Bottom line: Fitness training for sports and athletic events – as well as for recreation and health purposes – is emerging as the ideal way to meditate because it deals with the whole person, mentally and emotionally as well as physically. Yes, sitting meditation will always be the best way to meditate for certain personalities. However, it is primarily a mental exercise and not enough for action-oriented personalities who seem naturally drawn to the Sports Zone in search of ways to meditate – and they are finding a lot of them!
Yes, America is Very Much a Sports-Fitness and Health-Conscious Nation Of Meditators!
Statistical considerations: Based on our research on meditation and personality types, the 258,000,000 Americans engaged in action meditations is based on 80% of the 2017 U.S. population of 323 million. On the other hand, data on individual participation in the the various sports & fitness activities is from multiple resources, government statistical data bases, professional interest surveys, sports/fitness magazines circulation reports and media sources.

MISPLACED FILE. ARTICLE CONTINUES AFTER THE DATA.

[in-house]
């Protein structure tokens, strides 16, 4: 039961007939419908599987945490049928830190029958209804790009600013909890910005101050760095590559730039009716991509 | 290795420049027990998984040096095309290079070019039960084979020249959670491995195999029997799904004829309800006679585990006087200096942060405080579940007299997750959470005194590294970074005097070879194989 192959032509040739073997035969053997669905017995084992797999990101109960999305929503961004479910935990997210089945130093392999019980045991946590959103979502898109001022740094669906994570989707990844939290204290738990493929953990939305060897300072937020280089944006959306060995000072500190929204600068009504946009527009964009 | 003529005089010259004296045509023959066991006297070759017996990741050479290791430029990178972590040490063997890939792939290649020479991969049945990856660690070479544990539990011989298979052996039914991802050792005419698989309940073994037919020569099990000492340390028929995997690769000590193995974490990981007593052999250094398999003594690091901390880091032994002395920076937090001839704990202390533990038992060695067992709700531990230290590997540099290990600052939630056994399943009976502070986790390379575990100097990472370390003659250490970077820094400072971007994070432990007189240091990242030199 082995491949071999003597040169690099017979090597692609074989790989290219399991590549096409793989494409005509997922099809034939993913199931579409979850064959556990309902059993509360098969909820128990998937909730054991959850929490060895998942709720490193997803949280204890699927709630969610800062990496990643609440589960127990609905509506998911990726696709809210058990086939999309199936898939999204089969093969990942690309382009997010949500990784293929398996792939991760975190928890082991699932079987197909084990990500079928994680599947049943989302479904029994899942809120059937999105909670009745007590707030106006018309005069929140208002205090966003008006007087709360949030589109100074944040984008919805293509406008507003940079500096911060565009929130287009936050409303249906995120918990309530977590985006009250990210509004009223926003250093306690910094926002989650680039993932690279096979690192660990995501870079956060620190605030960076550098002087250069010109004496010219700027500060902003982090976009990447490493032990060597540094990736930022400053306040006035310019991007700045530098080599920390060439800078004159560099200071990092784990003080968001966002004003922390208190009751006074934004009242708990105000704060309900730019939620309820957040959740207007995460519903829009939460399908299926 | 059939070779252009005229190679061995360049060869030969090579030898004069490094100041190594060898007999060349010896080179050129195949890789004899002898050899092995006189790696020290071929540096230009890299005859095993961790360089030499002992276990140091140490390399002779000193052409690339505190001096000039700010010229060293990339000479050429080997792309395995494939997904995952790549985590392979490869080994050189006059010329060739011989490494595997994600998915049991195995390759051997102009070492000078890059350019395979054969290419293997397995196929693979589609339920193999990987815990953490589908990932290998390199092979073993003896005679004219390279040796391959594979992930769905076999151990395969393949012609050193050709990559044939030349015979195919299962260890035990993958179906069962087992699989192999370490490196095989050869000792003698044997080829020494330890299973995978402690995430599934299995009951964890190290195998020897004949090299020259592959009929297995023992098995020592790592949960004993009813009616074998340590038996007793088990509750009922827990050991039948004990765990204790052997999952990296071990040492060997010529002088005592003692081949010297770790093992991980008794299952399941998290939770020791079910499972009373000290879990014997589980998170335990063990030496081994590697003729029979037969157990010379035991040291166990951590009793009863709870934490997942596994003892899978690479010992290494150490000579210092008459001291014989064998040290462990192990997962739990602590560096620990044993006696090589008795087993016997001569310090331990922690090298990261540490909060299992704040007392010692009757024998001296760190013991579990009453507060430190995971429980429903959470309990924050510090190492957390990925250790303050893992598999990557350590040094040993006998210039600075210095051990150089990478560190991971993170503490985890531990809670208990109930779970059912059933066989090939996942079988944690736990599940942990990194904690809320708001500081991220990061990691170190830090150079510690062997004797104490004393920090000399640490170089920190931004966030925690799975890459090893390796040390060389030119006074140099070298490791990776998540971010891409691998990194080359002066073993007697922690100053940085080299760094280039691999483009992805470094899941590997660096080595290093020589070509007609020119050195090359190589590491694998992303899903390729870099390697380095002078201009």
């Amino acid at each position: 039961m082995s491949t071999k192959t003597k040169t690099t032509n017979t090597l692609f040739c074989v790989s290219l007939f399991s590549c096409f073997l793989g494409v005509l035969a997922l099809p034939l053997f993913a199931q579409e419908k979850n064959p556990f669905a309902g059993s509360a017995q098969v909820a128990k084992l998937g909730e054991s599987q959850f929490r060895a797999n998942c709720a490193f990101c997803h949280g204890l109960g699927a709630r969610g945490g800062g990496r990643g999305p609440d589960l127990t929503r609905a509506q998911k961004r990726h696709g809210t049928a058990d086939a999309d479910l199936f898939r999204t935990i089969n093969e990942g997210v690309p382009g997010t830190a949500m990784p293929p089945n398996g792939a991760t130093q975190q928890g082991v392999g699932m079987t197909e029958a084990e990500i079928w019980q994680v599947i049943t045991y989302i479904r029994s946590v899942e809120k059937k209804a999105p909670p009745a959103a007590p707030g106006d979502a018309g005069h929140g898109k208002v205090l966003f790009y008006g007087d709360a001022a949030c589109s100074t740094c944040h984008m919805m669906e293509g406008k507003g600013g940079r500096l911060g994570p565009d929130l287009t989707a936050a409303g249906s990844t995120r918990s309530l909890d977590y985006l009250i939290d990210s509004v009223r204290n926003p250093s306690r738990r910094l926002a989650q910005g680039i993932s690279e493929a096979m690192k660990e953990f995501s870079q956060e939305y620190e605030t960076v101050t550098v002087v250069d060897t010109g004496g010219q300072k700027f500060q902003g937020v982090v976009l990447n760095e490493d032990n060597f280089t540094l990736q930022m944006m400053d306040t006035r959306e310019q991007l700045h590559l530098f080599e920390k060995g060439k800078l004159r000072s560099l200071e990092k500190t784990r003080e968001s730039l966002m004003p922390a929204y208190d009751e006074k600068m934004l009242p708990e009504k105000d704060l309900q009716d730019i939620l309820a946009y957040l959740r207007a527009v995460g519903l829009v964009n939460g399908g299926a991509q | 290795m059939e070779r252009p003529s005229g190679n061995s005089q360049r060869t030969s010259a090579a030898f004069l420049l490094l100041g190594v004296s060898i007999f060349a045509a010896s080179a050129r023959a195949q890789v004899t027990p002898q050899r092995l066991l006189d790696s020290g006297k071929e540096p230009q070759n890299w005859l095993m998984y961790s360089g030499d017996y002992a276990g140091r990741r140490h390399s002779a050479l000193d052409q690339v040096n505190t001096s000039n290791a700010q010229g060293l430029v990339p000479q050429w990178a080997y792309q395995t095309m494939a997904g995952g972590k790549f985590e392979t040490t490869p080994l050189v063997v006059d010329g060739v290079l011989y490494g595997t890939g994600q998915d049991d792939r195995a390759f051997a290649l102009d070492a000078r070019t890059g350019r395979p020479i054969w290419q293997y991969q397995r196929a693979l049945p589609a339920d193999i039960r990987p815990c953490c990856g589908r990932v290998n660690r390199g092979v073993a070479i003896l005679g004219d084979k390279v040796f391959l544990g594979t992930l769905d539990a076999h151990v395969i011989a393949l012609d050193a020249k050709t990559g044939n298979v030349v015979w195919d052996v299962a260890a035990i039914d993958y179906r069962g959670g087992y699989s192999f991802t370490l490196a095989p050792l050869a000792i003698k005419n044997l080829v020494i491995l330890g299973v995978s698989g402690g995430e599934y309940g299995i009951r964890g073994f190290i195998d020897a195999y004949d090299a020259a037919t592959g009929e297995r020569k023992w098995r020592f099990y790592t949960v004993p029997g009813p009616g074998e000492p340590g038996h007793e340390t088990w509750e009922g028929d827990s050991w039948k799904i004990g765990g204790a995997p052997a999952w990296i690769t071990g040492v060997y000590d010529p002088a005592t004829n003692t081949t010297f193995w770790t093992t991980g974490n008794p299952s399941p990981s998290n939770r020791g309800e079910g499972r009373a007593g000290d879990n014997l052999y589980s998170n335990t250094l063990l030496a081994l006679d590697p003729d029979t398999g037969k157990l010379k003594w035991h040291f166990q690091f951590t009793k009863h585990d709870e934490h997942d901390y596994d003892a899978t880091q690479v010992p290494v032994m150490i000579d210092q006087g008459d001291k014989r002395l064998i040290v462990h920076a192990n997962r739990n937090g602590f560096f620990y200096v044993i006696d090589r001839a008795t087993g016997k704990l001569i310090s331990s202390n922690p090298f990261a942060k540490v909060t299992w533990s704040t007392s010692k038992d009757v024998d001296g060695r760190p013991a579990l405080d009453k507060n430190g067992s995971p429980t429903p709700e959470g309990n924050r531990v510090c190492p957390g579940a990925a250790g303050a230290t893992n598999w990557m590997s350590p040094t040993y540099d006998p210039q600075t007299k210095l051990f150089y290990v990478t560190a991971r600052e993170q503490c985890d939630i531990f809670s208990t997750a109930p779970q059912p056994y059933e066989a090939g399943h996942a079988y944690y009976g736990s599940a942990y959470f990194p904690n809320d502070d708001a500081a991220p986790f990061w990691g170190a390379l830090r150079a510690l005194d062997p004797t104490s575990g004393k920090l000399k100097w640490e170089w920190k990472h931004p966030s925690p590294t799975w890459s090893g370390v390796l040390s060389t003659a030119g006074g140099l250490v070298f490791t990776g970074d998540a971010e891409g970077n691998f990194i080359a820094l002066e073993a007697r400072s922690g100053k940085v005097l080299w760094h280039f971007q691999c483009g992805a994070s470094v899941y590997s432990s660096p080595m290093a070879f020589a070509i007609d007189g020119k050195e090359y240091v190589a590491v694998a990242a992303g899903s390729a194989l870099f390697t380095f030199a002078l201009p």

In fact, many individuals participate in multiple sports-fitness activities, as well as the three other major zones of meditation, the creativity, relationships and traditional zones. In addition, overlapping participation in multiple activities also explains why the total of all the total participation in the Sports-Fitness Zone alone exceeds the entire population of the United States by over a hundred million.
About the Author
Dr. Farrell is a Behavioral Economist. His books include The Millionaire Code; The Millionaire Meditation: Stress Management for Wall Street, Corporate America & Entrepreneurs; The Zen Millionaire; The Winning Portfolio; Expert Investing on The Net; Mutual Funds on The Net; and The Lazy Person’s Guide to Investing.
He also published 1,643 columns on DowJones-MarketWatch and for years was their #1 traffic-generating columnist. Before the Internet, he edited & published FNX: Future News Index, a financial newsletter for stock market traders. Earlier he was a Wall Street investment banker with Morgan Stanley, Executive Vice President of the Financial News Network; and Associate Editor of the Los Angeles Herald Examiner.
He has a Doctorate in Psychology, Juris Doctor, Masters in Regional Planning and Bachelor of Architecture. He worked on the Esalen organic farm and served in the U.S. Marine Corps as Staff Sergeant in aviation computer technology.